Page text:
Click image for more information
|Home||Rifles||Shotguns||Handguns||Reloading||Accessories||Holsters/Cases||After Action||Hunting||Crossbow||Misc||Reviews||4x4||RC Flying|
|Hammer cocked||Hammer uncocked|
Next, point the still empty pistol downward (at the floor) and pull the trigger. You want the hammer to fall to its "fired" position. It is possible that you may have to help the trigger a bit....a little nudge with a toothpick worked for me. You can reach it through the opening in the back of the frame since the mainspring housing has not been inserted. You can clearly see the difference in the above two photos. The hammer strut sits much lower in the frame when the hammer is cocked.
Insert the mainspring housing pin into the receiver and push it straight up through the holes in the grip frame and into the top of the receiver. As the mainspring housing pin is pushed into the receiver, it passes through the slot in the bolt and also passes by the rear end of the recoil spring guide, slightly moving the recoil spring guide forward to put initial tension into the recoil spring. The mainspring housing pin will protrude about 1/8" above the top of the receiver once it is fully pushed into position. During this step, be sure the bolt is fully forward and the hammer is still in the fired position.
**Point the still empty pistol down toward the floor and pull the trigger while shaking the pistol. This will help ensure that the hammer has fallen "forward" into the fired position.
With the pistol lying on its back, adjust the angle to slightly elevate the muzzle causing the hammer strut to fall back. You may need to a gentle shake to loosen the hammer strut (or that toothpick I mentioned earlier). Do not pull the trigger.
The mainspring housing latch is now ready to be swung shut as shown in the above photo. It is VERY important that the hammer strut comes to rest on the mainspring plunger as the housing is closed. The mainspring plunger lies inside the mainspring housing and may be seen through the slot in the upper end of the housing.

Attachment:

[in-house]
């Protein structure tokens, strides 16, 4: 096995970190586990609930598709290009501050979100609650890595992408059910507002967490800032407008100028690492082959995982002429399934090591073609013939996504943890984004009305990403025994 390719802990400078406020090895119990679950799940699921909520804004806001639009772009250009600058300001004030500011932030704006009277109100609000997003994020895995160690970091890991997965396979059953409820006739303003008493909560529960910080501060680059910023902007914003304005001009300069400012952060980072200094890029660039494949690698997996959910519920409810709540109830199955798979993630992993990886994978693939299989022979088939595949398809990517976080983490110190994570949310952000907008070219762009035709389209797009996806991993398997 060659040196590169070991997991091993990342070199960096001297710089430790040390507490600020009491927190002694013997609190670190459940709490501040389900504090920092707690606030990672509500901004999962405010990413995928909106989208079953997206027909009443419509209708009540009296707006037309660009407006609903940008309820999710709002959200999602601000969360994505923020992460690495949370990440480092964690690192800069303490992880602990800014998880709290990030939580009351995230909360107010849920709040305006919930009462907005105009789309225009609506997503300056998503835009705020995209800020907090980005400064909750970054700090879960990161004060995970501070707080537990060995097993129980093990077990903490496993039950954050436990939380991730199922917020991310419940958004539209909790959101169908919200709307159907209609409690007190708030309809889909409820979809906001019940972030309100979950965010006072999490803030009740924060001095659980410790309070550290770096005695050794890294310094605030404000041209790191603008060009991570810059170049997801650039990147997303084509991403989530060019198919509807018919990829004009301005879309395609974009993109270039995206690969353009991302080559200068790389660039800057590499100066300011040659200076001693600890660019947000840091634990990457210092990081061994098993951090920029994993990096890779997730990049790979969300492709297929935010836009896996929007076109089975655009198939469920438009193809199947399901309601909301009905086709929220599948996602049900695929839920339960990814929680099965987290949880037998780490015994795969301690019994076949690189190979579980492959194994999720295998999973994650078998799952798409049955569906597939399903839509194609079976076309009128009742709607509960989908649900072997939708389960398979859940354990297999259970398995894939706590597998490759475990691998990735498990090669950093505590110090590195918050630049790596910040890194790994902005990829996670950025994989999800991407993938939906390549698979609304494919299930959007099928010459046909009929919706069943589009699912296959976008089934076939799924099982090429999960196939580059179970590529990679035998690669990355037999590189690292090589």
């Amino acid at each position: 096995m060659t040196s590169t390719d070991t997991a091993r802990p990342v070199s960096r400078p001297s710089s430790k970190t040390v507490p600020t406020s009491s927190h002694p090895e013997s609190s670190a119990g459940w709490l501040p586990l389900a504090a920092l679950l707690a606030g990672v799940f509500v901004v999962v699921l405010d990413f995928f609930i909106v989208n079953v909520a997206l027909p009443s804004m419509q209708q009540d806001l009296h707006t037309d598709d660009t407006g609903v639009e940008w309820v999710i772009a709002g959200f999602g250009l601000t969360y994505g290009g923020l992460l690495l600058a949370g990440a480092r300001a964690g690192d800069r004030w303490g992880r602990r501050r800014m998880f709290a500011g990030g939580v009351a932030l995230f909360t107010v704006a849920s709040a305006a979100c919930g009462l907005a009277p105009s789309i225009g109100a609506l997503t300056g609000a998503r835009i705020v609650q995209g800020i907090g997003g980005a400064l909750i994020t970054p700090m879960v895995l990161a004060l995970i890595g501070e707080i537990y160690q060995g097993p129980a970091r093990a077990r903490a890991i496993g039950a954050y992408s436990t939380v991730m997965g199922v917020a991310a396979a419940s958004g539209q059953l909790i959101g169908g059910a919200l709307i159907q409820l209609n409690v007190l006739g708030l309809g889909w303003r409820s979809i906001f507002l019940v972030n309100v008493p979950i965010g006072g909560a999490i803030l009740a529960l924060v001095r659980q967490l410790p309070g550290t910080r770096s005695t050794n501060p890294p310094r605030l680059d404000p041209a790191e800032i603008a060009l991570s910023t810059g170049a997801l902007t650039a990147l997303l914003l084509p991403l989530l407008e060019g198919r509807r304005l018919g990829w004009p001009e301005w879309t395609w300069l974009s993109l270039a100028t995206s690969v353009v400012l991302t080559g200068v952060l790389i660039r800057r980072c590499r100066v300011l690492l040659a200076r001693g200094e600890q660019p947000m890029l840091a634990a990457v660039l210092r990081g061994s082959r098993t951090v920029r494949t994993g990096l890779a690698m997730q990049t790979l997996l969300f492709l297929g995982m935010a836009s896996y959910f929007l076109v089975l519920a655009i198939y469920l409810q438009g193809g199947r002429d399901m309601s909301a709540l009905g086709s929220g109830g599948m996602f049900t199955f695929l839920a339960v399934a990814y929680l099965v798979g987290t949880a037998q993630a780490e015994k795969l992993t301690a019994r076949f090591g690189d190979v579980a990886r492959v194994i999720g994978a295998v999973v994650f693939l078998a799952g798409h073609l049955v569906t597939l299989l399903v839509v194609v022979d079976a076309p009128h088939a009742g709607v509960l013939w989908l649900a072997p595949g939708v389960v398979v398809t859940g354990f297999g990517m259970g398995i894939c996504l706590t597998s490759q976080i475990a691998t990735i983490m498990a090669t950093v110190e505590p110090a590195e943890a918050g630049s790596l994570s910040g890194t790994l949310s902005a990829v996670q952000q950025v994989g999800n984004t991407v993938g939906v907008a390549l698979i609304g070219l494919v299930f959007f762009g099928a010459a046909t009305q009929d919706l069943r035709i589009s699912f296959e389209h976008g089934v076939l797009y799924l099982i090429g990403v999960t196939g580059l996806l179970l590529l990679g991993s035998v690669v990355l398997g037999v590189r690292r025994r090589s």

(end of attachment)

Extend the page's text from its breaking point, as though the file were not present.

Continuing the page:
If the hammer strut does not contact the mainspring housing as the housing is swung shut, it will either be impossible to complete the closure of the housing or the housing may be closed but you will not be able to draw the bolt back all the way. It is also essential that the hammer itself be in its uncocked forward position (resting against the firing pin) as the mainspring housing is swung shut. The pistol should be lying on its back with the muzzle titled up at a slight angle to cause the hammer strut to drop into the correct position to meet the mainspring plunger in the mainspring housing.
Close and latch the mainspring housing by pushing the latch into
its original position. Last but not least, test the reassembly.
Gently pull the bolt back (do not force it). It should be no more
difficult to pull the bolt back now then it was with the previous barrel in
place. If you can not pull the bolt back, it is because the hammer strut
is improperly positioned. If this is the case, open the mainspring housing
and return to the step above marked with a **.
There it is.....all back together and ready to be taken to the range or out
to the woods where some fun can be had.